I grew up in the generation after the golden age of manned space exploration. I never watched the Moon missions. I never held my breath as humanity first ventured into space. Was that terrifying to watch on television? Certainly the drama in events like the Apollo 13 mission must have been electrifying. But the explorers of my generation are primarily robots: intrepid Martian rovers and lonely orbiters. Landers on comets a hundred million miles away. We see new vistas, certainly, and dream big dreams, but the human element is often somewhat lacking.
It doesn’t necessarily have to be this way, Europa Report eloquently demonstrates. This low-budget, independent science fiction movie illustrates two things. The first is how close the high drama of true human discovery still waits beyond the horizon. The other is that it doesn’t take a studio powerhouse to bring this to life.
Europa Report is a story set in the near future chronicling the first manned mission to Europa, one of Jupiter’s large moons and today in truth assumed to be the most promising location for finding life in the solar system. The story is told in the form of found footage and interviews, a bricolage of believable glimpses into the life of the six astronauts living aboard their vessel on its twenty-two month voyage to Jupiter. They have been sent because scientists on Earth have (again, very believably) found strong evidence for the possibility of life on Europa. A private venture has funded the mission—humanity’s first voyage into deep space since Apollo—to ascertain whether or not there are microscopic organisms living beneath the moon’s icy surface.
The story is believable enough that at times I had a hard time separating the science from the fiction. It’s an image of a possible very near future, and there’s no wildly unbelievable piece of technology or contact with alien intelligence that pushes this movie firmly into the realm of the unbelievable. This could be us in a handful of years. There’s great effectiveness in this narrative humility. No epic story arch. No shaking camera angles. No impressive and overwhelming CGI explosions. This is a story about simple wonder and exploration—and that it’s never quite that simple.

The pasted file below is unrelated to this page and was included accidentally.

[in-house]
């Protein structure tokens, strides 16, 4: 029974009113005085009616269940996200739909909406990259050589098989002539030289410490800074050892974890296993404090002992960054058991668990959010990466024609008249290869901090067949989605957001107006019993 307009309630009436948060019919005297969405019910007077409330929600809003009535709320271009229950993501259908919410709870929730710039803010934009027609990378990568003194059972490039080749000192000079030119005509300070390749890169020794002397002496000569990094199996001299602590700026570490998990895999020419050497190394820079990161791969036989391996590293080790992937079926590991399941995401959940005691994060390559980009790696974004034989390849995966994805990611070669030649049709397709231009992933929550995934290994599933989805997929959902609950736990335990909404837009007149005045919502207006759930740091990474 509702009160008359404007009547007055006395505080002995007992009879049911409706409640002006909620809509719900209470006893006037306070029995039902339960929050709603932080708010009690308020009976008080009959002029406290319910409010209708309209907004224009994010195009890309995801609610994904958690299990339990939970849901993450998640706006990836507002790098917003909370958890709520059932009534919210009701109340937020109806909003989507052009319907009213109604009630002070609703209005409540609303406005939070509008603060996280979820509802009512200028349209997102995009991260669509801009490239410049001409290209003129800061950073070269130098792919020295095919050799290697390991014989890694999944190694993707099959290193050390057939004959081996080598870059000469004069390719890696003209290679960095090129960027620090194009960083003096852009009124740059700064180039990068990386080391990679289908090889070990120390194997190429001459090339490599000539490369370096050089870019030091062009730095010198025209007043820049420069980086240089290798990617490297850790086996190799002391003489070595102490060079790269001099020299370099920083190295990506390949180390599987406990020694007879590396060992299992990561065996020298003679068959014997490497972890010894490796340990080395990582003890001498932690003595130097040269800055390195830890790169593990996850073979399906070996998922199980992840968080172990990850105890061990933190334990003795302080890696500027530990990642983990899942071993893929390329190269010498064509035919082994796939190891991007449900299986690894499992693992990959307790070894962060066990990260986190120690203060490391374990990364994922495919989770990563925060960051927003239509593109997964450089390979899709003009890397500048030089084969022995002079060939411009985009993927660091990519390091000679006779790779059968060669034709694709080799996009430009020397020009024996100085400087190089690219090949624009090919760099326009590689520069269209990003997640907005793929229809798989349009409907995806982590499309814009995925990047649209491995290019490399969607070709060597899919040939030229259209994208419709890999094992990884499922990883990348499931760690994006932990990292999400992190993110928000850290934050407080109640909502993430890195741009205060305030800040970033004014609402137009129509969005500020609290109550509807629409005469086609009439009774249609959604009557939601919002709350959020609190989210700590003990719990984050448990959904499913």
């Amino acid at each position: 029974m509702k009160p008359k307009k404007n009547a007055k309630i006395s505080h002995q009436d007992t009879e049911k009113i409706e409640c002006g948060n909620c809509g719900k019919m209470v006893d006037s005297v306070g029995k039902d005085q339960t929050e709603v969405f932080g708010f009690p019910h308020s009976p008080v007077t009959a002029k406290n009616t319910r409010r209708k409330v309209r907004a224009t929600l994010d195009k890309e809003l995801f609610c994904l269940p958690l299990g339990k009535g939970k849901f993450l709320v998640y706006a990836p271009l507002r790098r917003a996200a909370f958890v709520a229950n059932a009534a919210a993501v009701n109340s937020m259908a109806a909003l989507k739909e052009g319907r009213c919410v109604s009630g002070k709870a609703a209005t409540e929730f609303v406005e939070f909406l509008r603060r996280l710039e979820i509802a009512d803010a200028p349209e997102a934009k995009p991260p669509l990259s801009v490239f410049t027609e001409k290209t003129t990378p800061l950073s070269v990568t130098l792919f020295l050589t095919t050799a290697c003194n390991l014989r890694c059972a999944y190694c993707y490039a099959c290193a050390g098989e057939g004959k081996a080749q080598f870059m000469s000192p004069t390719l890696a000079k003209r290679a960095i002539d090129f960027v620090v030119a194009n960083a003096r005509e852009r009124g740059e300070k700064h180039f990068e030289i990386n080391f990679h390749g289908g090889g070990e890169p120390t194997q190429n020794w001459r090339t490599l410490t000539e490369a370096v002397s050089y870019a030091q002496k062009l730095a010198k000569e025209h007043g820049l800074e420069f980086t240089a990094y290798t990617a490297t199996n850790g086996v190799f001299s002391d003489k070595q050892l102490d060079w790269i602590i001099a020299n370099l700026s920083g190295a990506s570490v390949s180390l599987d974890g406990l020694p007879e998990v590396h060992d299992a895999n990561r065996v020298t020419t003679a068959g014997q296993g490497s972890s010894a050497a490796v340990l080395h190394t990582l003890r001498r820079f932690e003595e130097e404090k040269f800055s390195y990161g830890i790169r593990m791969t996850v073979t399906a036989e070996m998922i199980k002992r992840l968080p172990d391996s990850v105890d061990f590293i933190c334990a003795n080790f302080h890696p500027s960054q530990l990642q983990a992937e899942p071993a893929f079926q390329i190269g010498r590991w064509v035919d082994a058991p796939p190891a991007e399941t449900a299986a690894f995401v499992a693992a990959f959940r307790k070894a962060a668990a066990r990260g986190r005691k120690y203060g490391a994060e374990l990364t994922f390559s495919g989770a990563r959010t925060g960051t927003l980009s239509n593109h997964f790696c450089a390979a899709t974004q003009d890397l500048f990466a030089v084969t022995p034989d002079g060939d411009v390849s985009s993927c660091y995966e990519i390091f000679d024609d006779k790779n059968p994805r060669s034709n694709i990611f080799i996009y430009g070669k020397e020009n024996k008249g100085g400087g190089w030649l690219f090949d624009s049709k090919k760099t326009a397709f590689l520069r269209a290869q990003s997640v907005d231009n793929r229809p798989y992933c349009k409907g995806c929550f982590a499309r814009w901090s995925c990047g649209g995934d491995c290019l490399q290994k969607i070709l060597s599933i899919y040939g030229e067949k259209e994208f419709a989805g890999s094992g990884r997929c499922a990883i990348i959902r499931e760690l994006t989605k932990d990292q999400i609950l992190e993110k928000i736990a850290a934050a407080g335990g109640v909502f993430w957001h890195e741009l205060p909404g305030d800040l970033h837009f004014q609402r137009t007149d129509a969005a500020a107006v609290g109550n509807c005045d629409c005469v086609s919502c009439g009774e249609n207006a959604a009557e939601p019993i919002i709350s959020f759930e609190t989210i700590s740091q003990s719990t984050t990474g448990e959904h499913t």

Soon into the story it becomes apparent that something has gone wrong. One of the astronauts is killed, and the mission loses contact with Earth. The pieces are filled in as the story continues, but the survivors are faced with deciding whether to carry on and complete the mission. How far are they willing to go, they must ask themselves several times throughout the film, in answering the question of whether life exists elsewhere in our solar system?
You’re not going to find killer aliens or stark insanity or creeping terror here. This is not a psychological space-horror or Lovecraftian tale of unfathomable alien intelligences. There are certainly moments of terror, yes, and an effective story that keeps you guessing until the very end. (There’s a particularly effective twist that upends what you think you’re seeing and who you think survives near the end of the movie that’s expertly done.) The backdrops to the action are the ominous, gorgeous approach of Jupiter through the ship’s windows as the characters continue their voyage. It’s awe-inspiring in a slow, subtle way, a reminder of just how huge these objects are, how vast the distances, how audacious the hubris to venture out on that emptiness.
I loved Europa Report because it was simple. It was a terrifying and exciting drama of discovery against the immense and unforgiving background of space. The cramped confines of the ship were held in a steady, tight contrast with the emptiness through which they traveled, and these were both balanced against the bleak vista where one might find life sheltered against the void. The actors (no big names that I recognized) played the role not of heroes or villains but explorers, with all the shades of heroism and failings that this entailed.
The ending left the door wide open, not in the sense of dangling more mysteries to spin out a sequel (there was definitely resolution) but in the way that the sky remains open: there is more to discover. There is much more to know. In this respect, Europa Report felt like a throwback to the golden days of science fiction in the very best way possible.
My grade: A